Participants (n=61) came from 10 African countries and included a wide range of health professions educators. Five key themes about the impact of the SAFRI programme were identified: (1) belonging to a community of practice, (2) personal development, (3) professional development, (4) capacity development, and (5) tools/strategies for project management and/or advancement.

Conclusion

The SAFRI programme has a positive developmental impact on both participants and their respective institutions.

Keywords

  • Faculty development
  • Kirkpatrick framework
  • Evaluation

Background

More than two decades ago, Shugars et al. highlighted the need for health professions education (HPE) “to be a part of the solution to the problems facing health care” [1]. They suggested that in order to achieve lasting change health professions educators must “act as advocates for change at the levels of the individual, school, the university, the health professions, the government, and the public …” In 2002, the World Health Organisation in the African region highlighted the need for “strategic partnerships in education and health in Africa” [2] and endorsed seven critical and interrelated issues affecting the health workforce. They also identified two key areas in the domain of HPE that were in need of immediate attention. These included:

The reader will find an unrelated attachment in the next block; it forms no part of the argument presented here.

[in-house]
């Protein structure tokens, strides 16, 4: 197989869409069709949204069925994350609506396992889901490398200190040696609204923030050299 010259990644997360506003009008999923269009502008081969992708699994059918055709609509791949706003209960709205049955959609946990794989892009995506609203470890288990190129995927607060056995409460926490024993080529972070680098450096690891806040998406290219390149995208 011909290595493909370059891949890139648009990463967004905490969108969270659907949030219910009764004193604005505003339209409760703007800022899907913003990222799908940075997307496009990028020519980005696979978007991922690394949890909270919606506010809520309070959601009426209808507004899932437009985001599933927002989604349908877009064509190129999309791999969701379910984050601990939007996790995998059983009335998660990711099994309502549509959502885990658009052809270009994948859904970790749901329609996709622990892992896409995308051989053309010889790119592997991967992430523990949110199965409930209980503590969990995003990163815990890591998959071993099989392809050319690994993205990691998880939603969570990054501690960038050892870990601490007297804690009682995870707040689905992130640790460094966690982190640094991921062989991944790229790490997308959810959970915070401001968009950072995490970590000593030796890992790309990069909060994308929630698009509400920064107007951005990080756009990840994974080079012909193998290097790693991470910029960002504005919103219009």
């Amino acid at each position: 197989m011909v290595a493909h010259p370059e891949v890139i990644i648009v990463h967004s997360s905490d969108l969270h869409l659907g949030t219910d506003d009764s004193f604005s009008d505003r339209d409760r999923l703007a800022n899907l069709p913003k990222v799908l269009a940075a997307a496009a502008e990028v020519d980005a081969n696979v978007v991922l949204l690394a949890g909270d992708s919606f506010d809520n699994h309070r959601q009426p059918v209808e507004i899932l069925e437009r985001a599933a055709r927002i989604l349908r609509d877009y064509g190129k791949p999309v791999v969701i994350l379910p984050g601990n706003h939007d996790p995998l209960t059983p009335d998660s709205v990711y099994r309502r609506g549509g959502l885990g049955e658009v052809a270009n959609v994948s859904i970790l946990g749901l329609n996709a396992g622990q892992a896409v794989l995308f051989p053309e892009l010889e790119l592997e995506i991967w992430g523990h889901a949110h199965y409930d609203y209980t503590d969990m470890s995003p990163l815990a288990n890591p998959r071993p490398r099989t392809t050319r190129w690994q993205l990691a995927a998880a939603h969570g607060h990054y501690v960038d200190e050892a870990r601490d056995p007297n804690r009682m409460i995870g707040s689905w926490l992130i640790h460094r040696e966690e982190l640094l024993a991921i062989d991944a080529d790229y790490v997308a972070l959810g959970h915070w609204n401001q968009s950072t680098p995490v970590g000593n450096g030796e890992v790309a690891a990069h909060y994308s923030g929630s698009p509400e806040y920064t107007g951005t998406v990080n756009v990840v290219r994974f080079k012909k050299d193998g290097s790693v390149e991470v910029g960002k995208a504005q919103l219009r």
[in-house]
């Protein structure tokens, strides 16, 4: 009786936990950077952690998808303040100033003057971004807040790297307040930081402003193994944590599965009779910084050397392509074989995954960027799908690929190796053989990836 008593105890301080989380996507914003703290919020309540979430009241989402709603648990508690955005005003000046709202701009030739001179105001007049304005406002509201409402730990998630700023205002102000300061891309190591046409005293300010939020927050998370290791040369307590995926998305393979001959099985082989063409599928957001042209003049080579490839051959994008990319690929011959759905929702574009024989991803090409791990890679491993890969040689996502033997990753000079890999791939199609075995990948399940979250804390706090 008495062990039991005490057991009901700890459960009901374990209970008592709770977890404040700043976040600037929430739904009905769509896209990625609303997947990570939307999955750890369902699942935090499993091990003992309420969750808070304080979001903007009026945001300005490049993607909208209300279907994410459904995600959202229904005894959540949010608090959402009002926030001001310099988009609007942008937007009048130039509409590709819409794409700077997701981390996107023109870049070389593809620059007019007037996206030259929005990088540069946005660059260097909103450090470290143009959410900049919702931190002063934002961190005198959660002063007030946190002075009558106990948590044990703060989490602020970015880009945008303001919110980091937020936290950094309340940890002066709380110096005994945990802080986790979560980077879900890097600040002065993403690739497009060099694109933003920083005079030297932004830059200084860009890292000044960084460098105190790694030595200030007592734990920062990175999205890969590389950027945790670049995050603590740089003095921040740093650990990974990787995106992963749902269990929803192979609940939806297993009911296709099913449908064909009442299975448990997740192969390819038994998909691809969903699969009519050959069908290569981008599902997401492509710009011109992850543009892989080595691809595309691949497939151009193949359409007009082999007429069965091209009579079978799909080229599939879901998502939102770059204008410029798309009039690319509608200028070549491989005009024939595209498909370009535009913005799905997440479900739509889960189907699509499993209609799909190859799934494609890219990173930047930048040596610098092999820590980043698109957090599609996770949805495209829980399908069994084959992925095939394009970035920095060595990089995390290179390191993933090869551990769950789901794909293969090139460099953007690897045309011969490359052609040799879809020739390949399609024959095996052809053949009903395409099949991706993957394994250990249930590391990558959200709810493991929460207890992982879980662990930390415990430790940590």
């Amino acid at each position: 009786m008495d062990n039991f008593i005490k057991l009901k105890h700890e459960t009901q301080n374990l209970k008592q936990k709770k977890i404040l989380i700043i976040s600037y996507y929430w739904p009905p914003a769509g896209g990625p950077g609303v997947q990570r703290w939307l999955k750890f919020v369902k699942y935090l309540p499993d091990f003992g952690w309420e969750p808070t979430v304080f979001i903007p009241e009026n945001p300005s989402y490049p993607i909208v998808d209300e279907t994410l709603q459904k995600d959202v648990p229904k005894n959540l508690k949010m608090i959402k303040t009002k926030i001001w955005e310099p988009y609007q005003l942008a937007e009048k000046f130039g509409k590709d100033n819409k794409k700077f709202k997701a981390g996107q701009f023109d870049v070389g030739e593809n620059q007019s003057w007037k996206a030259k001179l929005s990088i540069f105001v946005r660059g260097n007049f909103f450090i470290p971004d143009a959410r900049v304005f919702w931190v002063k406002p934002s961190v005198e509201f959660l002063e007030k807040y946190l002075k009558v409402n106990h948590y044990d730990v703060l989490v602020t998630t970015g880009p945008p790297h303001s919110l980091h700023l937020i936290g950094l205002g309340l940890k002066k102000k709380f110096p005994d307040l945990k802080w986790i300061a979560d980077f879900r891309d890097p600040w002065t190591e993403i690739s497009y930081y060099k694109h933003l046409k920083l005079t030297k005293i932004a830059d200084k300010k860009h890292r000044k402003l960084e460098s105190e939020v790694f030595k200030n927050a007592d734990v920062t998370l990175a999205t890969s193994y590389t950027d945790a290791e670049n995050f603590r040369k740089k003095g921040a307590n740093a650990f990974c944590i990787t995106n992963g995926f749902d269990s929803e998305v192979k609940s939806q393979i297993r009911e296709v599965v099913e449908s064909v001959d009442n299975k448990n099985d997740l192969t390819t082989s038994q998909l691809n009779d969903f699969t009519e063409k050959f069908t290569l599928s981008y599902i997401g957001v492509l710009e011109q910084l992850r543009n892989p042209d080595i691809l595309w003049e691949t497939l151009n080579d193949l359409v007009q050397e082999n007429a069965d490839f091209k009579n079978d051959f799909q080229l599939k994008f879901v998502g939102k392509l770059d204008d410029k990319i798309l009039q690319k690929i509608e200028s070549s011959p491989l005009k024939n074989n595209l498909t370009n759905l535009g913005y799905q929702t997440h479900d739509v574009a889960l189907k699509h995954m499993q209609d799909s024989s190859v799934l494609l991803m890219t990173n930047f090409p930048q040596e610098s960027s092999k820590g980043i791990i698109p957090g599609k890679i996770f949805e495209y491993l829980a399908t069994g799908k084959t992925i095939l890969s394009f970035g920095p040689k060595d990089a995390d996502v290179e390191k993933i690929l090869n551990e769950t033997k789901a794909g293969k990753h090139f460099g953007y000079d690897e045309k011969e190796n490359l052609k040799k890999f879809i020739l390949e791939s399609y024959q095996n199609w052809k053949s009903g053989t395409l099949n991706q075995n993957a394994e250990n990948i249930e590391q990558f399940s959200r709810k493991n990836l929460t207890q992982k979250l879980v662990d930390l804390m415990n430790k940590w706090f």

(a) “The need to ensure the relevance of education and training of health professionals to the health needs of the population served”, and

(b) “The importance of forging new partnerships between the health and education sectors and of continuing professional development of the health workforce”.